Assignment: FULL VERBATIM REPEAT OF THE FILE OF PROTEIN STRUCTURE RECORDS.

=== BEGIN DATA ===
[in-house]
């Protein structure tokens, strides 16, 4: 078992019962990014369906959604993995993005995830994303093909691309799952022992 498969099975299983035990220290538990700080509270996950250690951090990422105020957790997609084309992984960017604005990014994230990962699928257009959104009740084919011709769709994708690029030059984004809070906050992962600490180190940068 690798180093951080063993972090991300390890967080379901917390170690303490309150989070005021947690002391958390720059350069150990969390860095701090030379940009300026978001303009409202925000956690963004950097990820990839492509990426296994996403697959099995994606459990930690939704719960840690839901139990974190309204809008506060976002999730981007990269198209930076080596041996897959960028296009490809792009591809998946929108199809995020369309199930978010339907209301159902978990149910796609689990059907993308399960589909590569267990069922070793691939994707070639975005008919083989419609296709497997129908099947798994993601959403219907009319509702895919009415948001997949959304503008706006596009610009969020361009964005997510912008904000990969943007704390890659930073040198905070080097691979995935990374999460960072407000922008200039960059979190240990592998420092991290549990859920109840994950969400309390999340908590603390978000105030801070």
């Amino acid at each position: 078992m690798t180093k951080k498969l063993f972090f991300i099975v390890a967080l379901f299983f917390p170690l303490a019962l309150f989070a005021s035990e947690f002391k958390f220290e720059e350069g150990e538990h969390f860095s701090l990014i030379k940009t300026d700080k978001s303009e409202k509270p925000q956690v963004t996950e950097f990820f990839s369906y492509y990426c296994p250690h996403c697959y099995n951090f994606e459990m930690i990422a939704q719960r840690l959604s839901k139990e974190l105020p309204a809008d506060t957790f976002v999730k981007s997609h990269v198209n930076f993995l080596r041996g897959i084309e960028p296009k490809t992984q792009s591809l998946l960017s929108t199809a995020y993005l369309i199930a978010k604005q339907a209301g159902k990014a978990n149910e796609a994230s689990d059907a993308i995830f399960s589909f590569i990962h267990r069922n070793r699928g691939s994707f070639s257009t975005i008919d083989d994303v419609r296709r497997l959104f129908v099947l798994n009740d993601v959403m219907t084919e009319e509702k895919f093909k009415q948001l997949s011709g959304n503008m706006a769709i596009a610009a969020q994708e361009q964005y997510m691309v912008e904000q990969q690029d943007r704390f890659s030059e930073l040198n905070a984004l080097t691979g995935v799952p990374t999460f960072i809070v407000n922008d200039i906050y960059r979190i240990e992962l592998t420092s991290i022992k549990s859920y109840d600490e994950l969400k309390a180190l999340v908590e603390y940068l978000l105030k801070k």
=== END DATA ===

[in-house]
């Protein structure tokens, strides 16, 4: 078992019962990014369906959604993995993005995830994303093909691309799952022992 498969099975299983035990220290538990700080509270996950250690951090990422105020957790997609084309992984960017604005990014994230990962699928257009959104009740084919011709769709994708690029030059984004809070906050992962600490180190940068 690798180093951080063993972090991300390890967080379901917390170690303490309150989070005021947690002391958390720059350069150990969390860095701090030379940009300026978001303009409202925000956690963004950097990820990839492509990426296994996403697959099995994606459990930690939704719960840690839901139990974190309204809008506060976002999730981007990269198209930076080596041996897959960028296009490809792009591809998946929108199809995020369309199930978010339907209301159902978990149910796609689990059907993308399960589909590569267990069922070793691939994707070639975005008919083989419609296709497997129908099947798994993601959403219907009319509702895919009415948001997949959304503008706006596009610009969020361009964005997510912008904000990969943007704390890659930073040198905070080097691979995935990374999460960072407000922008200039960059979190240990592998420092991290549990859920109840994950969400309390999340908590603390978000105030801070």
């Amino acid at each position: 078992m690798t180093k951080k498969l063993f972090f991300i099975v390890a967080l379901f299983f917390p170690l303490a019962l309150f989070a005021s035990e947690f002391k958390f220290e720059e350069g150990e538990h969390f860095s701090l990014i030379k940009t300026d700080k978001s303009e409202k509270p925000q956690v963004t996950e950097f990820f990839s369906y492509y990426c296994p250690h996403c697959y099995n951090f994606e459990m930690i990422a939704q719960r840690l959604s839901k139990e974190l105020p309204a809008d506060t957790f976002v999730k981007s997609h990269v198209n930076f993995l080596r041996g897959i084309e960028p296009k490809t992984q792009s591809l998946l960017s929108t199809a995020y993005l369309i199930a978010k604005q339907a209301g159902k990014a978990n149910e796609a994230s689990d059907a993308i995830f399960s589909f590569i990962h267990r069922n070793r699928g691939s994707f070639s257009t975005i008919d083989d994303v419609r296709r497997l959104f129908v099947l798994n009740d993601v959403m219907t084919e009319e509702k895919f093909k009415q948001l997949s011709g959304n503008m706006a769709i596009a610009a969020q994708e361009q964005y997510m691309v912008e904000q990969q690029d943007r704390f890659s030059e930073l040198n905070a984004l080097t691979g995935v799952p990374t999460f960072i809070v407000n922008d200039i906050y960059r979190i240990e992962l592998t420092s991290i022992k549990s859920y109840d600490e994950l969400k309390a180190l999340v908590e603390y940068l978000l105030k801070k």